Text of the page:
There is no single method for studying the Talmud. Throughout the centuries, wherever Jews lived, they developed many systems of study and various styles of commentary. Thoroughness of study also varied widely. In principle it is possible to study the Talmud again and again, constantly finding new insights, but one must distinguish between primary study of the material, necessary for mastering the subject, and all other levels of study, whose purpose is to gain deeper insight and understanding.
In our day the situation has changed almost everywhere. Talmud study today cannot be compared to that of earlier periods either in the amount of time devoted to the subject or in the pressure and concentration of effort involved, nor is the amount of material studied comparable. Different methods must, therefore, be employed now in order to achieve results approaching those achieved in the past – the ability to understand the plain meaning of the Talmudic text.
Although the Talmud is written in a mixture of Hebrew and Aramaic, the Aramaic will not constitute an insuperable barrier for a student with a basic knowledge of Hebrew if he takes the trouble to learn a relatively small number of key words. The student will find his path far smoother if he learns these Aramaic terms, most of which are not familiar to a person with some knowledge of Hebrew.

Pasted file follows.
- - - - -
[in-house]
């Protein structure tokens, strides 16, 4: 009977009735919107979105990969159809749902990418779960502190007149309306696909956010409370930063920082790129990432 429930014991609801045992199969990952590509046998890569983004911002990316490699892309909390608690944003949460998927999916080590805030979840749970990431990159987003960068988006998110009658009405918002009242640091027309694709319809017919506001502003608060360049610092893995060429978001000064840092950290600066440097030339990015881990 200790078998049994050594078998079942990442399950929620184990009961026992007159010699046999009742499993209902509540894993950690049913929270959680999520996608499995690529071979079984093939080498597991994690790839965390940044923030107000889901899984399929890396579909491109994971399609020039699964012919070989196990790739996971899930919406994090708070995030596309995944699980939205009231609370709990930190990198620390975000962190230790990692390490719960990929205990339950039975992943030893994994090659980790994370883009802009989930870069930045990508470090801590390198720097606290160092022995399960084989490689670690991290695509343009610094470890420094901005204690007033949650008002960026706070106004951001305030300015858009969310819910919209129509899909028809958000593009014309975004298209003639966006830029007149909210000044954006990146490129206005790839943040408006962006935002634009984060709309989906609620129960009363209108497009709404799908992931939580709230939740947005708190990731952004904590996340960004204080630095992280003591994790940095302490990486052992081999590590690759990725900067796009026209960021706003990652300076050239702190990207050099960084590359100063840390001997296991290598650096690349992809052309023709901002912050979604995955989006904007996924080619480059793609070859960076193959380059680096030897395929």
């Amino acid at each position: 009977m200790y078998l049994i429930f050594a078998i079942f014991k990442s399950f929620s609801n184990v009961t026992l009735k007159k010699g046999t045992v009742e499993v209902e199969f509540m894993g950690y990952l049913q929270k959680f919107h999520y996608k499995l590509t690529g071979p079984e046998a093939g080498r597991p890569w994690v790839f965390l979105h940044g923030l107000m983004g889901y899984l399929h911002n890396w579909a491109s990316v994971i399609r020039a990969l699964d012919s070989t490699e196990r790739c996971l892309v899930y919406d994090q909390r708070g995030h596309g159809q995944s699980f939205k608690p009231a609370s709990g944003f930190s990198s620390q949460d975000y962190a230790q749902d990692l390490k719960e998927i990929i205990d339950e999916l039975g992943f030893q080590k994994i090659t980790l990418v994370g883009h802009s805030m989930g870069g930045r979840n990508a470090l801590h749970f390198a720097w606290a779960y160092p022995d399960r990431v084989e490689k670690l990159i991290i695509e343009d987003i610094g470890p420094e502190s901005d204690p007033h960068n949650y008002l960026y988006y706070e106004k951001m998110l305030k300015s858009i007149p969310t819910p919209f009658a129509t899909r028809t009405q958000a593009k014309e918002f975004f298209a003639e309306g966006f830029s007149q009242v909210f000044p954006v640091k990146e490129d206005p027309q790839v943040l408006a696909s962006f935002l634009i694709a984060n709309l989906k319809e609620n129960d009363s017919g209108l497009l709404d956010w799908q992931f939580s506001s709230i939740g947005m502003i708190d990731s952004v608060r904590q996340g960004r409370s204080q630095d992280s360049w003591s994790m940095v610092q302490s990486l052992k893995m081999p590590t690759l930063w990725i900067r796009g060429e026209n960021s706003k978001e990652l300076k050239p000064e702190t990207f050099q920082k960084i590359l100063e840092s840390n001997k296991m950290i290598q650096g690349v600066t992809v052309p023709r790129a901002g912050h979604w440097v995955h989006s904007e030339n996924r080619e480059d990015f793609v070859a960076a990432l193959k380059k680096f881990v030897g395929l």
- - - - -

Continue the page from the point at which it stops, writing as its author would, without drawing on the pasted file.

When approaching a particular sentence in the Talmud the student should ask himself – both as a factual question and as a learning technique – what is the origin of the sentence? Is it part of the Talmudic debate among the Amoraim or is it a quotation from an earlier source? What is its function? Is it a question, a statement in support of a previously expressed opinion, a proof, or the beginning of a new subject? Knowledge of some fundamental principles and basic ideas of the Talmudic dialectic will generally be sufficient to provide at least an approximate answer to this question. Once the student has arrived at such an answer, he should check whether it is consistent with what follows in the text. If it is a question, where is the answer? If it is an answer, what question does it answer? At first it is enough for the student to try to follow the steps of the Talmudic argument, even if he does not yet have a clear picture of the whole discussion.